I loved drawing my student Fadia. We have a lot in common, I think. We both like the same tv shows and share a love of cinema. That rapport made it really easy to draw her. She volunteered to sit, knowing that I always bring my drawing supplies to school on Thursday. And she was a great model too. Thanks Fadia.
There were two exciting events in the Montreal area last night. The first was a mysterious, very loud boom and flash of blue light around 8 p.m. The second was our first snowfall of the season. Turns out the boom was most likely a meteorite and since I couldn’t draw that, my sketch today is my rusty wheelbarrow under the oak tree. The tree that always sheds its leaves AFTER the snow falls.
The grey November landscape hasn’t inspired me much but there’s snow on the way tonight. In the meantime, a bunch of bananas allowed me to work a bit in my very small Moleskine sketchbook, something I haven’t picked up a while. With this I tried to keep the washes clean and loose, and not touch the surface of the paper too many times in one place.
These old oil containers are a bit like vintage signs and they reminded me of something a teacher once told me: when painting signage on a building, it’s better to paint only parts of the letters and let the viewer fill in the rest.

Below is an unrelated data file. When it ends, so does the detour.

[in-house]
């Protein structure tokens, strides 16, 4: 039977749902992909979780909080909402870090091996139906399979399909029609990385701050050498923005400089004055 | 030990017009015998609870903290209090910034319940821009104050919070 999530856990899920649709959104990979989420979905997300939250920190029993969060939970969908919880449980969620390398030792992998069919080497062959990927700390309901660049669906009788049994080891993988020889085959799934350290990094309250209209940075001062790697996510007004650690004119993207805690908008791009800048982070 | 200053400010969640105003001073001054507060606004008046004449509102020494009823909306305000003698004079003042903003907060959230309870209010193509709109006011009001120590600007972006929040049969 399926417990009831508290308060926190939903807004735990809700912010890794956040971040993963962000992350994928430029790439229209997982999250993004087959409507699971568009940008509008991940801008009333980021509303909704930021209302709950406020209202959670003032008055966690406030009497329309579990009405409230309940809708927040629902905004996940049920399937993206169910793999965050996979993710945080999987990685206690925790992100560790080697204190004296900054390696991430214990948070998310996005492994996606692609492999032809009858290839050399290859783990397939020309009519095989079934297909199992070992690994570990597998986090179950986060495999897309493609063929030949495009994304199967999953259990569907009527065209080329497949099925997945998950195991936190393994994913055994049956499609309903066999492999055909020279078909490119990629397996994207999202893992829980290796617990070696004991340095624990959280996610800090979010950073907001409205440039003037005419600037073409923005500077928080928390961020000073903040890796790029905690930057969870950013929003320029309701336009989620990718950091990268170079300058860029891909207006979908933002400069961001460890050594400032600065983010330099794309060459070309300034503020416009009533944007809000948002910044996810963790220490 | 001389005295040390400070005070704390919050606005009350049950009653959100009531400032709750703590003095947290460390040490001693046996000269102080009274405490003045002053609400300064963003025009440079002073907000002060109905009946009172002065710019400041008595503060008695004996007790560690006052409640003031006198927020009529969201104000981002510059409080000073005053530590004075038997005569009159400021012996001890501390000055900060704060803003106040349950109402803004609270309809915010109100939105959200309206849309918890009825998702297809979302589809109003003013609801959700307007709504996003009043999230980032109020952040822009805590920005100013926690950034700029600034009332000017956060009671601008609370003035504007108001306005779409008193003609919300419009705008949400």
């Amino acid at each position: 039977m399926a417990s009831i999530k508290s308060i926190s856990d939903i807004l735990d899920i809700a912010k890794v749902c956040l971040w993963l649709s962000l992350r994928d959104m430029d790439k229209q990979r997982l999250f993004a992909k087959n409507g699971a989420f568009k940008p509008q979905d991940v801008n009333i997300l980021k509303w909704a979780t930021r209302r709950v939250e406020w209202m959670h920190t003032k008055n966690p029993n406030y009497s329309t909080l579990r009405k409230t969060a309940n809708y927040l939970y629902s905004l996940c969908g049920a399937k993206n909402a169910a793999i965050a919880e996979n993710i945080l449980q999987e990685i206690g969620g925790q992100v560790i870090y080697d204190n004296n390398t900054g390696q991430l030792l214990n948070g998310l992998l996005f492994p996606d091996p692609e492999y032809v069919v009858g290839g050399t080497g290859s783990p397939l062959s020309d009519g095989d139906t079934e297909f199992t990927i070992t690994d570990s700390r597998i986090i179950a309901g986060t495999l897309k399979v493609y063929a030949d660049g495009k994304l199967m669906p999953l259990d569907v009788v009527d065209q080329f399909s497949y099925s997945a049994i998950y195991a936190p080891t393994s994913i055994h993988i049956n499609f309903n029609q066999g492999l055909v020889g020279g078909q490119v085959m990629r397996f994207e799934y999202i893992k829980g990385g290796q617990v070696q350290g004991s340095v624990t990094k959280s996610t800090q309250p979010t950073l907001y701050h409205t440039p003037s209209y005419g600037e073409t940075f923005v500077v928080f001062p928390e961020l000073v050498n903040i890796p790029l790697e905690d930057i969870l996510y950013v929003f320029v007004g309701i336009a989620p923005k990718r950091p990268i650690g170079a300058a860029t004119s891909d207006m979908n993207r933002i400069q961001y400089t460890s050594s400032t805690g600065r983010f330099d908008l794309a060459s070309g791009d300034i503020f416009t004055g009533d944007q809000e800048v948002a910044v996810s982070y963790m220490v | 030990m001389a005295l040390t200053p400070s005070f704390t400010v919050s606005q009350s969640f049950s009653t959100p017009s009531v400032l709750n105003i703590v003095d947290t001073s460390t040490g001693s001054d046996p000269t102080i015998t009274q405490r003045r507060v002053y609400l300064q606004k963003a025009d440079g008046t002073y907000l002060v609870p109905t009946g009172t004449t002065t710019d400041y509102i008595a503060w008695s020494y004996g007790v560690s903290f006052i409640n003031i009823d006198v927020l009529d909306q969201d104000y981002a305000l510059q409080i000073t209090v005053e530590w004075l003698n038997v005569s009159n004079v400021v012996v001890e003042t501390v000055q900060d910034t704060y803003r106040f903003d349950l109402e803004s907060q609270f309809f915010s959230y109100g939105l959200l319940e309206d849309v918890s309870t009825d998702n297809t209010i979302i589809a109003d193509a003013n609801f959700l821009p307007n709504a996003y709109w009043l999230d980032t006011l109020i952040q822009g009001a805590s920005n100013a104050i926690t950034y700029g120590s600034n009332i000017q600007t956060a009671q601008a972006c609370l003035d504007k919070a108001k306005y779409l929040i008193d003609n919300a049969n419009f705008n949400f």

Today’s post is inspired by the blog Sketchbook Warrior. Jason Pearlman draws quite often on the Washington metro, often capturing the interesting faces of DC that he sees on his way back and forth to work. I love his simple line drawings and his observations about people, especially the tidbits of conversation that he overhears.
Unfortunately I don’t ride the metro as often as I’d like to. I’d certainly get a lot more drawing done and spend a lot less on gas. But I did get to do a little drawing today after another museum visit with my students. I love this guy who sat across from me having a long nap inside his scarf.
In part two of beta testing my Stillman & Birn Beta sketchbook, I took it on the road to try it out in my car studio. Once again it passed the test. I can pile on pigment and load up the washes, and the thick paper stays flat. I even tried some wet-in-wet on the distant trees. And the true test for watercolour: I can easily lift out areas that were too dark like in some of the far fence posts. So far so good with this book.